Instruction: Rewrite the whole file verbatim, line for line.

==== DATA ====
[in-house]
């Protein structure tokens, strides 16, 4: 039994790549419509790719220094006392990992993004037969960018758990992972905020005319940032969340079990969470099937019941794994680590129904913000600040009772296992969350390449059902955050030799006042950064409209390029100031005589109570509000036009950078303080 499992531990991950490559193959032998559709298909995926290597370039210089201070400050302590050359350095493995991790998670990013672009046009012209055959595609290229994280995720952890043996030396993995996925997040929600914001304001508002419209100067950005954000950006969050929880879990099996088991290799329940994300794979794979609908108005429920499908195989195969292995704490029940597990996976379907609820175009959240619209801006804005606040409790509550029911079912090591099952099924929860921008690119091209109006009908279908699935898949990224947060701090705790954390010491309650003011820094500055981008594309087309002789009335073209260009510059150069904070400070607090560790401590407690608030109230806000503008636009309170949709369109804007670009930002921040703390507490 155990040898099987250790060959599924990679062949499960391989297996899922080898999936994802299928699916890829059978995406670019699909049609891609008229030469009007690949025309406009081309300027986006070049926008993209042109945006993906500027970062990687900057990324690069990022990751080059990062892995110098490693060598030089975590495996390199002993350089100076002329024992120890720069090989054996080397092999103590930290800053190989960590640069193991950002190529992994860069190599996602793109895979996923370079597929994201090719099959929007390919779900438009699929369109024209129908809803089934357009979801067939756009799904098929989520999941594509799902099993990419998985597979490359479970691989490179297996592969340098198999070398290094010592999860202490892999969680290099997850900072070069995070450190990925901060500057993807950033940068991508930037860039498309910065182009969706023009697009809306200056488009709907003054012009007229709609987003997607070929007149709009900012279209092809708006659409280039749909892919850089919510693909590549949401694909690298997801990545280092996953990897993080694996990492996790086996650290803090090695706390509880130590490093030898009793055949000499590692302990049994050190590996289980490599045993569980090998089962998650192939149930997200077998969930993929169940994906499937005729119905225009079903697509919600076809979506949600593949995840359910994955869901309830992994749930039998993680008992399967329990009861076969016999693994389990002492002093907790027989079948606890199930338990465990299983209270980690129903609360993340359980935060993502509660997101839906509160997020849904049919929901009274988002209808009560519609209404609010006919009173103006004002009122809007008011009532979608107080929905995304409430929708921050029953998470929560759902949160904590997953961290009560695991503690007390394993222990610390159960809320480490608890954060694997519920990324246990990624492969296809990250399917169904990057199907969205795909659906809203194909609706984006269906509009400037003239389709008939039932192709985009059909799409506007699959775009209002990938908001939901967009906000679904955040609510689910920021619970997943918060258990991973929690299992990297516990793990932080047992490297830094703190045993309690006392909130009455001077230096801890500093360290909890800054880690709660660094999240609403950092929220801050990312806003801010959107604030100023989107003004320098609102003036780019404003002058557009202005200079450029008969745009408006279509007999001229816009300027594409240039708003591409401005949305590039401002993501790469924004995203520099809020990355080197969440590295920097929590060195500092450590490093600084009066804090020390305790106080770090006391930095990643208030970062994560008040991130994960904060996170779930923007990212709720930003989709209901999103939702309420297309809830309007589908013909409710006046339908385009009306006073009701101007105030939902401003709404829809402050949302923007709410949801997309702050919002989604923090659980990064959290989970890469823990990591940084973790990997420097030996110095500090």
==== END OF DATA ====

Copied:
[in-house]
């Protein structure tokens, strides 16, 4: 039994790549419509790719220094006392990992993004037969960018758990992972905020005319940032969340079990969470099937019941794994680590129904913000600040009772296992969350390449059902955050030799006042950064409209390029100031005589109570509000036009950078303080 499992531990991950490559193959032998559709298909995926290597370039210089201070400050302590050359350095493995991790998670990013672009046009012209055959595609290229994280995720952890043996030396993995996925997040929600914001304001508002419209100067950005954000950006969050929880879990099996088991290799329940994300794979794979609908108005429920499908195989195969292995704490029940597990996976379907609820175009959240619209801006804005606040409790509550029911079912090591099952099924929860921008690119091209109006009908279908699935898949990224947060701090705790954390010491309650003011820094500055981008594309087309002789009335073209260009510059150069904070400070607090560790401590407690608030109230806000503008636009309170949709369109804007670009930002921040703390507490 155990040898099987250790060959599924990679062949499960391989297996899922080898999936994802299928699916890829059978995406670019699909049609891609008229030469009007690949025309406009081309300027986006070049926008993209042109945006993906500027970062990687900057990324690069990022990751080059990062892995110098490693060598030089975590495996390199002993350089100076002329024992120890720069090989054996080397092999103590930290800053190989960590640069193991950002190529992994860069190599996602793109895979996923370079597929994201090719099959929007390919779900438009699929369109024209129908809803089934357009979801067939756009799904098929989520999941594509799902099993990419998985597979490359479970691989490179297996592969340098198999070398290094010592999860202490892999969680290099997850900072070069995070450190990925901060500057993807950033940068991508930037860039498309910065182009969706023009697009809306200056488009709907003054012009007229709609987003997607070929007149709009900012279209092809708006659409280039749909892919850089919510693909590549949401694909690298997801990545280092996953990897993080694996990492996790086996650290803090090695706390509880130590490093030898009793055949000499590692302990049994050190590996289980490599045993569980090998089962998650192939149930997200077998969930993929169940994906499937005729119905225009079903697509919600076809979506949600593949995840359910994955869901309830992994749930039998993680008992399967329990009861076969016999693994389990002492002093907790027989079948606890199930338990465990299983209270980690129903609360993340359980935060993502509660997101839906509160997020849904049919929901009274988002209808009560519609209404609010006919009173103006004002009122809007008011009532979608107080929905995304409430929708921050029953998470929560759902949160904590997953961290009560695991503690007390394993222990610390159960809320480490608890954060694997519920990324246990990624492969296809990250399917169904990057199907969205795909659906809203194909609706984006269906509009400037003239389709008939039932192709985009059909799409506007699959775009209002990938908001939901967009906000679904955040609510689910920021619970997943918060258990991973929690299992990297516990793990932080047992490297830094703190045993309690006392909130009455001077230096801890500093360290909890800054880690709660660094999240609403950092929220801050990312806003801010959107604030100023989107003004320098609102003036780019404003002058557009202005200079450029008969745009408006279509007999001229816009300027594409240039708003591409401005949305590039401002993501790469924004995203520099809020990355080197969440590295920097929590060195500092450590490093600084009066804090020390305790106080770090006391930095990643208030970062994560008040991130994960904060996170779930923007990212709720930003989709209901999103939702309420297309809830309007589908013909409710006046339908385009009306006073009701101007105030939902401003709404829809402050949302923007709410949801997309702050919002989604923090659980990064959290989970890469823990990591940084973790990997420097030996110095500090």